Essay Preview: Hamlet Essay
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Protagonists are not always the true saviors. William Shakespeare’s Hamlet illustrates this conflicting reality, as it brings into question whether Hamlet would have actually made a superior king in contrast to Claudius. It is absolutely true that Claudius committed a sin for murdering Hamlet’s father. Yet after observing Hamlet, is it worth pondering whether Claudius, the antagonist, had in fact saved Denmark from the ruins that Hamlet would have brought upon his people were he placed in Claudius’s position. Although it is debatable whether Claudius made an admirable monarch or not, it is evident that Hamlet would not make an adequate monarch, for he lacks the three essential elements of an effective leader: initiative, a clear sense of direction, and responsibility.
First and foremost, Hamlet lacks the most fundamental element of an effective monarch; the ability to take an initiative. For instance, in the beginning of the play, Hamlet, upset with life, states, “O God! God! / How weary, stale, flat and unprofitable / Seem to me all the uses of this world! / Fie on’t! ah fie! ‘Tis an unweeded garden / That grows to seed: things rank and gross in nature / Possess it merely.” (I.ii.10 – 11) Hamlet’s appeal to a higher figure, as depicted by the phrase “O God! God!”, hints at traces of disparity in Hamlet. Yet instead of taking action and attempting to fix the issue at hand, he simply appeals to God to take away his woes, illustrating his lack of an initiative. In addition, Hamlet’s use of the metaphor “unweeded garden” further stresses his inability. The “garden” component of the metaphor emphasizes the fact that Hamlet’s life was once prosperous. Such highlights the capability for Hamlet to take his life into his own hands again. Furthermore, the word choice “unweeded”, in contrast to perhaps “destroyed” or “perished”, depicts that Hamlet’s “garden” has the potential to be patched up again. Thus, the fact that Hamlet’s life remains “unweeded” points way to Hamlet’s fault in not taking action to resolve any issues. Instead of actively seeking ways to seize purpose in his life, he sits around waiting for God to simply place his purpose into his lap. Lacking the ability to take initiative on his own “garden”, Hamlet would most definitely fail to take action for the well-being of his subjects were he the monarch, and thus would not make an effective sovereign.
Secondly, Hamlet lacks a clear sense of direction when executing his plans, another necessary component of an effective monarch. For instance, as Hamlet attempts to murder Claudius whilst Claudius prays, he states, “And am I then revenged, / To take him in the purging of his soul, / When he is fit and season’d for his passage? / No. / Up, sword, and know thou a more horrid hent.” (III.iii.71) It is essential to note that Hamlet’s father’s command was clear and simple: to “Revenge his most foul and most unnatural murder.” (I.v.23) No where does he state that Hamlet must make sure that Claudius ends up in hell or purgatory; he simply requests Hamlet to murder Claudius. Yet Hamlet is unable to follow his father’s clear command. Instead of simply murdering Claudius, Hamlet selfishly places his own wants in the execution process. In addition, the nuance of Hamlet stating that he must wait for another time to murder Claudius simply augments to his lack of clear sense of direction. There is no clear evidence that illustrates that Hamlet has set a definitive plan for the execution. All he is able to muster up are a number of vague schemes that simply entail that Hamlet will murder Claudius when he commits some act of evil. In contrast to Claudius’s elaborate plan of murdering Hamlet, Hamlet’s scheme is murky. And as it turns out, Hamlet is unable to murder Claudius until the end of the play, proving his lack of clear sense of direction. Lacking a clear sense of direction on an action point that was simply planned out for him, Hamlet would without question fail at executing his own individual plans with a clear sense of direction, let alone the hundreds of essential plans that are required for monarchs to execute when running a nation.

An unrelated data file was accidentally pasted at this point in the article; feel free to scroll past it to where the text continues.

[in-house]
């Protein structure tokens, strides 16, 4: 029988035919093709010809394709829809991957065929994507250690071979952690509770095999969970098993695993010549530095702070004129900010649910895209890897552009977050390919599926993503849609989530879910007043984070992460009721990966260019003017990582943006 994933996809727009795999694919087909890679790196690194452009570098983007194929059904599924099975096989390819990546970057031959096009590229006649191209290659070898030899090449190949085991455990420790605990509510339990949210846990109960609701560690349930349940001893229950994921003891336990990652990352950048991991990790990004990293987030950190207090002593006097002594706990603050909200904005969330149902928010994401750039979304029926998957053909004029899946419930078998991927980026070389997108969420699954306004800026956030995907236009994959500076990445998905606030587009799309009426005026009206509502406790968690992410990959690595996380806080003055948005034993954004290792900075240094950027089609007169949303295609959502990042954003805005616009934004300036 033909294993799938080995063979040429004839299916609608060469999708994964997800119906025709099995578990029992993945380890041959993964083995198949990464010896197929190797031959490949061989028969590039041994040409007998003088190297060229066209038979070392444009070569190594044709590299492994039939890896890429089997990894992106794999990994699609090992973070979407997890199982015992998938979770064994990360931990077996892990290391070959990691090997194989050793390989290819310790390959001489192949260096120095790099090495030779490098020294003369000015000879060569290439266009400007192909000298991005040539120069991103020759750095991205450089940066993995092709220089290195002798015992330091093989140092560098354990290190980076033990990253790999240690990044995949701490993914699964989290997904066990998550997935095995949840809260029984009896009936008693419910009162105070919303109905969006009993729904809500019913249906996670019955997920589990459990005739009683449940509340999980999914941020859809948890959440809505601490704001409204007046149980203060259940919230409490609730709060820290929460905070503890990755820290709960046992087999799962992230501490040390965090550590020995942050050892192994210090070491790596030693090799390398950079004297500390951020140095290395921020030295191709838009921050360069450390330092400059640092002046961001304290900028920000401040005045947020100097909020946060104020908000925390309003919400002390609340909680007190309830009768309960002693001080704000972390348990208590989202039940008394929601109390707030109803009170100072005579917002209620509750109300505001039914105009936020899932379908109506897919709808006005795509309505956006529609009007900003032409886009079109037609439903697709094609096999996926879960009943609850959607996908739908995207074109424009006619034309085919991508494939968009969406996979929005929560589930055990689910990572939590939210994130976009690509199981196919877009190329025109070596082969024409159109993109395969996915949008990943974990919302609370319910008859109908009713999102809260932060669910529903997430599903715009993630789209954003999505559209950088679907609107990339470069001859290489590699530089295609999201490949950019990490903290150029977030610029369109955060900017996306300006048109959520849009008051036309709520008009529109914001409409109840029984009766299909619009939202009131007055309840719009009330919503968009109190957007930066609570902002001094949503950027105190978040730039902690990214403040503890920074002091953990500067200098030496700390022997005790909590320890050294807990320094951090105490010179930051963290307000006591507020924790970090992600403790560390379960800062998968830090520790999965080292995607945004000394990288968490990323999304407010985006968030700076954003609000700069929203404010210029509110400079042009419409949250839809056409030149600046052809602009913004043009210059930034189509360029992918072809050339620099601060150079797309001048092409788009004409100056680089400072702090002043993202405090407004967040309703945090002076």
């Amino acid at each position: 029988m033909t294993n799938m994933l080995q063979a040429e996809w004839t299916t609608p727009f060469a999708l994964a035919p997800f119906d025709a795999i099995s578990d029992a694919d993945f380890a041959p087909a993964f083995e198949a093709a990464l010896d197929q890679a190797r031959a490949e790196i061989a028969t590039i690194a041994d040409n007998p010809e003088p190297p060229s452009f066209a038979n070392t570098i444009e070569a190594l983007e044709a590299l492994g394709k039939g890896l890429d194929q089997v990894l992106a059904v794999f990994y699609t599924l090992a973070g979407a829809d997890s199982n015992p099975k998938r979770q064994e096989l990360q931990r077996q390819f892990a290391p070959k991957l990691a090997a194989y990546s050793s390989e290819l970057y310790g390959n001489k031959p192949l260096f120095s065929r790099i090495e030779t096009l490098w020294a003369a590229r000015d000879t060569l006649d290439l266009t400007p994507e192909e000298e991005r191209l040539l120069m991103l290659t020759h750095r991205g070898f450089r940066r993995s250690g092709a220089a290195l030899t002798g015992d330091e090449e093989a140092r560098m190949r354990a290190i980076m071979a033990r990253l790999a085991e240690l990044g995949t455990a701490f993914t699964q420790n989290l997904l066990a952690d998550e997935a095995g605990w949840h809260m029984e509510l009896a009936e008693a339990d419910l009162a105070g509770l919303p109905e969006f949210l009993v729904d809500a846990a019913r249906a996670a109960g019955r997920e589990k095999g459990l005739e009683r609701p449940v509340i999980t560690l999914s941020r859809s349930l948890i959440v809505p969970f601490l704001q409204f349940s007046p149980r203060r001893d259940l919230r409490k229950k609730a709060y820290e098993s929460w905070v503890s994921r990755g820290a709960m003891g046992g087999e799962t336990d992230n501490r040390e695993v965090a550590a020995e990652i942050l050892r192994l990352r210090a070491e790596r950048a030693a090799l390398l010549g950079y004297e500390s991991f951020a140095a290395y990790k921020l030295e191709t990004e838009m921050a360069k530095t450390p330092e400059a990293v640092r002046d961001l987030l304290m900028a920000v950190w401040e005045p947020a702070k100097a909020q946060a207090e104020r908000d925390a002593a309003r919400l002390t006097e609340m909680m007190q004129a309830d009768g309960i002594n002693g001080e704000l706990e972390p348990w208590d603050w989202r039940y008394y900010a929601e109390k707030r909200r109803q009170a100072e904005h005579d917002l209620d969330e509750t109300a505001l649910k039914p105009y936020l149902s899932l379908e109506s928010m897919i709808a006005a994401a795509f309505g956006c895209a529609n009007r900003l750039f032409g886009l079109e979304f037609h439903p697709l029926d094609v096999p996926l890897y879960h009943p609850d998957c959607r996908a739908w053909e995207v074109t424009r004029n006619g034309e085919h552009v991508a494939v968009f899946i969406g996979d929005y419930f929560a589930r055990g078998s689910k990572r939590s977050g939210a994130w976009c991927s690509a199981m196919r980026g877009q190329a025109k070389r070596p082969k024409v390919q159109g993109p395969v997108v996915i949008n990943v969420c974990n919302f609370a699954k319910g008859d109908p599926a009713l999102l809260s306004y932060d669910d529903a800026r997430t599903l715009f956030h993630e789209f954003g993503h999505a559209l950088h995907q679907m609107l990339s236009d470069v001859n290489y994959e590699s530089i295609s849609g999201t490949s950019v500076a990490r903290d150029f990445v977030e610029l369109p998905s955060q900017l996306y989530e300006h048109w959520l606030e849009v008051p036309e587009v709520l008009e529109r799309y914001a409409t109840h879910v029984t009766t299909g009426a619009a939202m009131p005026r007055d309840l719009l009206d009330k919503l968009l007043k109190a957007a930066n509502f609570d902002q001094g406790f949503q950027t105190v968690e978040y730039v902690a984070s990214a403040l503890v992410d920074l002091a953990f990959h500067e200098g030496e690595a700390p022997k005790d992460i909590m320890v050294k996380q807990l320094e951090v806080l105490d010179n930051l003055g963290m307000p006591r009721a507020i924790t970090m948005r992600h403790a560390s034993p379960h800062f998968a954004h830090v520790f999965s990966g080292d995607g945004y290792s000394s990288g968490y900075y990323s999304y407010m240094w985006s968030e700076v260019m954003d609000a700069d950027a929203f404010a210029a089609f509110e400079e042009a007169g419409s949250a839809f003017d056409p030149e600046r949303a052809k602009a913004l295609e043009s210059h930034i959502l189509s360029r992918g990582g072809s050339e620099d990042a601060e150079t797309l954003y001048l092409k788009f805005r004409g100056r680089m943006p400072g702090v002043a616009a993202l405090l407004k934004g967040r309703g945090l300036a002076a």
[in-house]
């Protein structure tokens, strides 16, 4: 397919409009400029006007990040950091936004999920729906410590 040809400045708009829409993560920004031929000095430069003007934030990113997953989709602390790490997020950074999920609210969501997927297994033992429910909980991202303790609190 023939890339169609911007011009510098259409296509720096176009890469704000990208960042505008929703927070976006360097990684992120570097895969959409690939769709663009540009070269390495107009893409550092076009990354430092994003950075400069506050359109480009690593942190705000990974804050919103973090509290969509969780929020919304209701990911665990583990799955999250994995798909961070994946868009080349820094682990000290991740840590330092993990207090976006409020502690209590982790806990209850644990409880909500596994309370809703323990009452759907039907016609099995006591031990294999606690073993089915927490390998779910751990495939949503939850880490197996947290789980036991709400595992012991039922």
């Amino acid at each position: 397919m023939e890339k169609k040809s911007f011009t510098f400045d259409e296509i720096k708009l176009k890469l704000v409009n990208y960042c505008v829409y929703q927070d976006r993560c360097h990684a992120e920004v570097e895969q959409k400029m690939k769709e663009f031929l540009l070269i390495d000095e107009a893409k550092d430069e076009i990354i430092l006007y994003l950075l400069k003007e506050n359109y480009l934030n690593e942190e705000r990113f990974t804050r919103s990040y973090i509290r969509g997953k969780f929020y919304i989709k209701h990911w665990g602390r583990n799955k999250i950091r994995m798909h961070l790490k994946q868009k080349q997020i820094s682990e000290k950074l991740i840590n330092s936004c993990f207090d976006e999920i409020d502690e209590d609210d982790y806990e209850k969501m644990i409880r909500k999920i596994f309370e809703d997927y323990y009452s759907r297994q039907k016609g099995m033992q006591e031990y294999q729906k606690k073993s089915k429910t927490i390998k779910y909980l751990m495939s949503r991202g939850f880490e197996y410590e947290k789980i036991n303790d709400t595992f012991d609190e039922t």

Lastly, Hamlet lacks the most significant element of an effective monarch; responsibility. For instance, in the moments before his sword fight with Laertes, Hamlet states, “Was’t Hamlet wrong’d Laertes? Never Hamlet. / If Hamlet from himself be ta’en away, / And when he’s not himself does wrong Laertes, / Then Hamlet does it not, Hamlet denies it. / Who does it then? His madness.” (V.ii.116) Hamlet, refusing to take responsibility for his